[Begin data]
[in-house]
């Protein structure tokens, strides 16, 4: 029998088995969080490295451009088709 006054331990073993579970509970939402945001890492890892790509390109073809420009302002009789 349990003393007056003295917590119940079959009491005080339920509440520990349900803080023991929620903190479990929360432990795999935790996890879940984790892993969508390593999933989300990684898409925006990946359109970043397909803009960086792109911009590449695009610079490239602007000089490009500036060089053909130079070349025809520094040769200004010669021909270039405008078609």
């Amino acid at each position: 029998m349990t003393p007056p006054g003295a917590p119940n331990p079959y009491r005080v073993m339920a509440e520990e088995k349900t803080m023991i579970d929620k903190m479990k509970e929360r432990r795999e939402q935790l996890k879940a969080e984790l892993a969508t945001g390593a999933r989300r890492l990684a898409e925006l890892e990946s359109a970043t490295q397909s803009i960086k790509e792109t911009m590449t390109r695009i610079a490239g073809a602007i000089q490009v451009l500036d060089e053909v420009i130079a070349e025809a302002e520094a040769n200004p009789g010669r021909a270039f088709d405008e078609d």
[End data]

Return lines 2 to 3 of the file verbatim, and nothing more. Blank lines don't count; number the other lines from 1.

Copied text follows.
């Protein structure tokens, strides 16, 4: 029998088995969080490295451009088709 006054331990073993579970509970939402945001890492890892790509390109073809420009302002009789 349990003393007056003295917590119940079959009491005080339920509440520990349900803080023991929620903190479990929360432990795999935790996890879940984790892993969508390593999933989300990684898409925006990946359109970043397909803009960086792109911009590449695009610079490239602007000089490009500036060089053909130079070349025809520094040769200004010669021909270039405008078609």
């Amino acid at each position: 029998m349990t003393p007056p006054g003295a917590p119940n331990p079959y009491r005080v073993m339920a509440e520990e088995k349900t803080m023991i579970d929620k903190m479990k509970e929360r432990r795999e939402q935790l996890k879940a969080e984790l892993a969508t945001g390593a999933r989300r890492l990684a898409e925006l890892e990946s359109a970043t490295q397909s803009i960086k790509e792109t911009m590449t390109r695009i610079a490239g073809a602007i000089q490009v451009l500036d060089e053909v420009i130079a070349e025809a302002e520094a040769n200004p009789g010669r021909a270039f088709d405008e078609d």